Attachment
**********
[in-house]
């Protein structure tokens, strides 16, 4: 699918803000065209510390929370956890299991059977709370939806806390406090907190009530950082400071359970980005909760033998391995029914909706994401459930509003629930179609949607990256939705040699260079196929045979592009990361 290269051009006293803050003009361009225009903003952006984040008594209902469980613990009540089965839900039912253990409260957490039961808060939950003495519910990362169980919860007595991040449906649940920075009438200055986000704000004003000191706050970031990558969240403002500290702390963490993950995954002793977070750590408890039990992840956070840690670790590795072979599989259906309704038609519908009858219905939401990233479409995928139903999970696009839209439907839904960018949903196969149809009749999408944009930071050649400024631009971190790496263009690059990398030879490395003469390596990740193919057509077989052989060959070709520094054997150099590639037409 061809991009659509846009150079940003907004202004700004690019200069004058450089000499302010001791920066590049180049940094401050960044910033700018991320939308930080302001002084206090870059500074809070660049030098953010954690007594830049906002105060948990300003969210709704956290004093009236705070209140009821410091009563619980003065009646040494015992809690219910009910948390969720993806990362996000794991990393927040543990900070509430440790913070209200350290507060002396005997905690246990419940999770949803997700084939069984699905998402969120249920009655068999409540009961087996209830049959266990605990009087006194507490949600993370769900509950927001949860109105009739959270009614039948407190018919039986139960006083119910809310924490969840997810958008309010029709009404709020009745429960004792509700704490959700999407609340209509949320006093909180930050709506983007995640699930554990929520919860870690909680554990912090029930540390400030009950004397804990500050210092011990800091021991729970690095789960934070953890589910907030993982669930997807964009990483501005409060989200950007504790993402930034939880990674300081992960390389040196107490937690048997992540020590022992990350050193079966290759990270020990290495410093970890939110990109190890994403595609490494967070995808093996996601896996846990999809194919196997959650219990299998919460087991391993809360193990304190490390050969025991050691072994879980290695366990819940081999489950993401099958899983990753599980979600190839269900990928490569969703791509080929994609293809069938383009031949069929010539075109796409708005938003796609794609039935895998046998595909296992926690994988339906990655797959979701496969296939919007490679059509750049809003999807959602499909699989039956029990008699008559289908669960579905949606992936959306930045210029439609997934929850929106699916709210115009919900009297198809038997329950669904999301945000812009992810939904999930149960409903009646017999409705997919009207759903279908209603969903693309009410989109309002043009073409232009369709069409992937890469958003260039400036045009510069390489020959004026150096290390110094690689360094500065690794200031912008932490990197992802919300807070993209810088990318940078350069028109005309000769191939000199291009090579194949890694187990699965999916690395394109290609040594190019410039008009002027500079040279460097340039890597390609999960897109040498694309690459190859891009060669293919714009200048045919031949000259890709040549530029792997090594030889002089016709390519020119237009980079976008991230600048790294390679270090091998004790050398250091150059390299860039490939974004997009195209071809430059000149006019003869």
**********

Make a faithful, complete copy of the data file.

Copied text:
[in-house]
């Protein structure tokens, strides 16, 4: 699918803000065209510390929370956890299991059977709370939806806390406090907190009530950082400071359970980005909760033998391995029914909706994401459930509003629930179609949607990256939705040699260079196929045979592009990361 290269051009006293803050003009361009225009903003952006984040008594209902469980613990009540089965839900039912253990409260957490039961808060939950003495519910990362169980919860007595991040449906649940920075009438200055986000704000004003000191706050970031990558969240403002500290702390963490993950995954002793977070750590408890039990992840956070840690670790590795072979599989259906309704038609519908009858219905939401990233479409995928139903999970696009839209439907839904960018949903196969149809009749999408944009930071050649400024631009971190790496263009690059990398030879490395003469390596990740193919057509077989052989060959070709520094054997150099590639037409 061809991009659509846009150079940003907004202004700004690019200069004058450089000499302010001791920066590049180049940094401050960044910033700018991320939308930080302001002084206090870059500074809070660049030098953010954690007594830049906002105060948990300003969210709704956290004093009236705070209140009821410091009563619980003065009646040494015992809690219910009910948390969720993806990362996000794991990393927040543990900070509430440790913070209200350290507060002396005997905690246990419940999770949803997700084939069984699905998402969120249920009655068999409540009961087996209830049959266990605990009087006194507490949600993370769900509950927001949860109105009739959270009614039948407190018919039986139960006083119910809310924490969840997810958008309010029709009404709020009745429960004792509700704490959700999407609340209509949320006093909180930050709506983007995640699930554990929520919860870690909680554990912090029930540390400030009950004397804990500050210092011990800091021991729970690095789960934070953890589910907030993982669930997807964009990483501005409060989200950007504790993402930034939880990674300081992960390389040196107490937690048997992540020590022992990350050193079966290759990270020990290495410093970890939110990109190890994403595609490494967070995808093996996601896996846990999809194919196997959650219990299998919460087991391993809360193990304190490390050969025991050691072994879980290695366990819940081999489950993401099958899983990753599980979600190839269900990928490569969703791509080929994609293809069938383009031949069929010539075109796409708005938003796609794609039935895998046998595909296992926690994988339906990655797959979701496969296939919007490679059509750049809003999807959602499909699989039956029990008699008559289908669960579905949606992936959306930045210029439609997934929850929106699916709210115009919900009297198809038997329950669904999301945000812009992810939904999930149960409903009646017999409705997919009207759903279908209603969903693309009410989109309002043009073409232009369709069409992937890469958003260039400036045009510069390489020959004026150096290390110094690689360094500065690794200031912008932490990197992802919300807070993209810088990318940078350069028109005309000769191939000199291009090579194949890694187990699965999916690395394109290609040594190019410039008009002027500079040279460097340039890597390609999960897109040498694309690459190859891009060669293919714009200048045919031949000259890709040549530029792997090594030889002089016709390519020119237009980079976008991230600048790294390679270090091998004790050398250091150059390299860039490939974004997009195209071809430059000149006019003869």